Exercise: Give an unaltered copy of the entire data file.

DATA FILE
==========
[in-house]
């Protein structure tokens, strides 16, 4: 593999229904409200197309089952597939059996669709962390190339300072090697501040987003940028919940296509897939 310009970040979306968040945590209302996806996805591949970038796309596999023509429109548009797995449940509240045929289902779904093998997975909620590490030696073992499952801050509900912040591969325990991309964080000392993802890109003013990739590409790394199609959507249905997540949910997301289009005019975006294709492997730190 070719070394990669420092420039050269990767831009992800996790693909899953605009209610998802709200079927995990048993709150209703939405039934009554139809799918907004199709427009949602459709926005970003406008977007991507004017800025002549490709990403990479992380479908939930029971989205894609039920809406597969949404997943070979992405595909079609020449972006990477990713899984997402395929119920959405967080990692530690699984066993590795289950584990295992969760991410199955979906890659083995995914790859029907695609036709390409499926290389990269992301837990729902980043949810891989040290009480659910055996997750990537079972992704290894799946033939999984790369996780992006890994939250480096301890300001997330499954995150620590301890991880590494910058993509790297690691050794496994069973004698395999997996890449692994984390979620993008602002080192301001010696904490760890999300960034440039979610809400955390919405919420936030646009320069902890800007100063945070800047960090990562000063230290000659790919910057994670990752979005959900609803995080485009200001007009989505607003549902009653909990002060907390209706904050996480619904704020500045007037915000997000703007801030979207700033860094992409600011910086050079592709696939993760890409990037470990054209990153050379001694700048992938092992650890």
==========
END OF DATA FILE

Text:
[in-house]
């Protein structure tokens, strides 16, 4: 593999229904409200197309089952597939059996669709962390190339300072090697501040987003940028919940296509897939 310009970040979306968040945590209302996806996805591949970038796309596999023509429109548009797995449940509240045929289902779904093998997975909620590490030696073992499952801050509900912040591969325990991309964080000392993802890109003013990739590409790394199609959507249905997540949910997301289009005019975006294709492997730190 070719070394990669420092420039050269990767831009992800996790693909899953605009209610998802709200079927995990048993709150209703939405039934009554139809799918907004199709427009949602459709926005970003406008977007991507004017800025002549490709990403990479992380479908939930029971989205894609039920809406597969949404997943070979992405595909079609020449972006990477990713899984997402395929119920959405967080990692530690699984066993590795289950584990295992969760991410199955979906890659083995995914790859029907695609036709390409499926290389990269992301837990729902980043949810891989040290009480659910055996997750990537079972992704290894799946033939999984790369996780992006890994939250480096301890300001997330499954995150620590301890991880590494910058993509790297690691050794496994069973004698395999997996890449692994984390979620993008602002080192301001010696904490760890999300960034440039979610809400955390919405919420936030646009320069902890800007100063945070800047960090990562000063230290000659790919910057994670990752979005959900609803995080485009200001007009989505607003549902009653909990002060907390209706904050996480619904704020500045007037915000997000703007801030979207700033860094992409600011910086050079592709696939993760890409990037470990054209990153050379001694700048992938092992650890």